We need to act as the lungs of the planet are burning

We need to act as the lungs of the planet are burning

A significant portion of the Amazon rain forest is currently on fire. A National Geographic article stated, “The Amazon rain forest is the greatest expression of life on Earth. It is home to about a third of our planet's terrestrial life forms, cycles about one-quarter of the Earth's freshwater, and plays a key role in absorbing carbon and moderating climate.”

France 24, a French state-owned international news network, said there are more than 72,000 fires in the region. A Brazil space research center, the National Institute for Space Research, said the fires are the worst since their record-keeping started in 2013.

The recently elected president of Brazil, Jair Bolsonaro, is no friend of the Amazon rain forest. Often during his election campaign, he spoke harshly about indigenous people and their rights to inhabit the Amazon. Currently about 13 percent of Brazil’s Amazon territory is recognized as belonging to indigenous tribes.

While campaigning last year, he promised to open indigenous lands to mining, do away with the Ministry of the Environment, relax environmental laws and licensing, and ban international groups like Greenpeace and the World Wildlife Fund from entering Brazil.

He has become so notorious for his anti-environmental stances on logging, mining and ranching that he has been dubbed “Trump of the Tropics.” He ran on a slogan that said, “Brazil before everything,” so it is not hard to believe he initially ignored offers of aid, $22 million from the world’s seven largest economies to help fight the Amazon fires. He has, as of Aug. 27, accepted $12 million to help deploy 44,000 troops and to use warplanes to douse flames.

On Aug. 4 Bolsonaro fired Ricardo Galvao, physicist and the director of the National Institute for Space Research. The firing occurred after the two had an argument where Bolsonaro called the institute’s findings of deforestation increasing since he took office a lie. According to data from the INPE, the number of fires in the Amazon has increased by 80 percent since Bolsonaro took office. Brazil has a system called Real-time Deforestation Detection System to detect illegal deforestation.

This destruction, burning forests to clear land for grazing cattle and farming soybeans, is being driven by JBS, the biggest supplier of beef in the world and one of the companies at the center of a huge scandal.

Brazil is the world’s largest exporter of beef with a record 1.64 million tons sent to its top markets in China, Egypt and the European Union in 2018, according to the Brazilian Beef Exporters Association.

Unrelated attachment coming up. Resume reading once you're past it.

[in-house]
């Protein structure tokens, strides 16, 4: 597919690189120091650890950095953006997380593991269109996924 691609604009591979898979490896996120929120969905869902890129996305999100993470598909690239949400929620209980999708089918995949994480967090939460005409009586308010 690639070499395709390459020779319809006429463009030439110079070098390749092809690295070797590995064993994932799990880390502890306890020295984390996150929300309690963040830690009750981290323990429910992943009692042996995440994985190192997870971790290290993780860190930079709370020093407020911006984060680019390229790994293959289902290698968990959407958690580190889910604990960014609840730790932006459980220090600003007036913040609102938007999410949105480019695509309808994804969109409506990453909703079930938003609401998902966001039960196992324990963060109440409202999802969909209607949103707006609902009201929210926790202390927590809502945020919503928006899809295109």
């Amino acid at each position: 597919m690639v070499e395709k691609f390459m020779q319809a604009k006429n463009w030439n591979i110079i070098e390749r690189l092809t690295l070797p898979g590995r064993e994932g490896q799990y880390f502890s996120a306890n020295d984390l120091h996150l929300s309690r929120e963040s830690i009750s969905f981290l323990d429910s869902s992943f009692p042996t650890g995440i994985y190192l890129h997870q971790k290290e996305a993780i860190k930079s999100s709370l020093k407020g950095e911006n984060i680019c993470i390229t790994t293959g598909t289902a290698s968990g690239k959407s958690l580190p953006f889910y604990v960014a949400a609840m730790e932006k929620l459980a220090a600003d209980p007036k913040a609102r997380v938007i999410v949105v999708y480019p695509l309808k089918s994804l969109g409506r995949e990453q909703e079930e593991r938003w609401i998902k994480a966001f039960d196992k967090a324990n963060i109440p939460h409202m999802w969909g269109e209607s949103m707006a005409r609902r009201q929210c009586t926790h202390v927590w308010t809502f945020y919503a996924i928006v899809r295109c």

The top-three companies responsible for the beef production are JBS, Minerva and Marfrig. It was reported of the cleared land, 65 percent was being used for grazing. A smaller portion of the land is used for growing soybeans, and these are used to feed poultry and pigs. China is the largest importer of Brazilian soybeans, but the United States also imports some of the crop.

A 2015 report from the Woods Hole Research Center discussed the importance of stopping deforestation of tropical forests. We know that forests, no matter where they are, are a big carbon sink for our carbon-dioxide emissions. While it is hard to calculate how much carbon might be in those forests, we know burning them releases enormous amounts of carbon back into our atmosphere and oceans.

"Drawdown," a newly released book that compiles researchers, scientists and policy makers' solutions to climate change, listed adopting a plant-rich diet rather than a meat-centric one as the fourth best way to combat climate change. Unfortunately countries like China are seeking to emulate the Western meat-based diet, which will drive the world’s heavily subsidized meat production even higher.

The book states, “If cattle were their own nation, they would be the world’s third-largest emitter of greenhouse gases.” A 2016 report said we could save $1 trillion in annual health-care costs and lost productivity by adopting a vegetarian diet. Just by avoiding the additional greenhouse gas emissions from cattle and stopping deforestation, we could reduce our emissions by 66 gigatons.

The inhabitants of the rain forests, the insects, animals and plants, also are being destroyed as these fires burn. An excellent article displays several INPE graphs that show the grave situation now going on as fires eat away at millions of acres. By the end of July this year, the deforestation was at 1,103,350 acres during the seven months while 2018’s was 704,000 acres in seven months.

You might ask why should I care? You should care because this forest provides over 20 percent of the world’s oxygen. The Amazon affects rainfall patterns as far away as the United States.

The Amazon, which has approximately 16,000 species of trees, is home to 427 mammal species, 1,300 bird species, 378 species of reptiles and more than 400 species of amphibians.

Some of the animals that live in the Amazon rain forest include jaguars, sloths, river dolphins, macaws and anacondas. The forest provides a canopy to approximately 80,000 species of plants, many of which are used in modern medicine today.

Stopping these fires in the Amazon should be the world’s top priority. Whether we adopt personal actions or demand our politicians engage in a global initiative, we cannot watch while the lungs of the planet burn.

Dr. Randi Pokladnik earned an associate degree in Environmental Engineering, a BA in Chemistry, MA and PhD in Environmental Studies. She is certified in hazardous materials regulations and holds a teaching license in science and math. Her opinions are her own.

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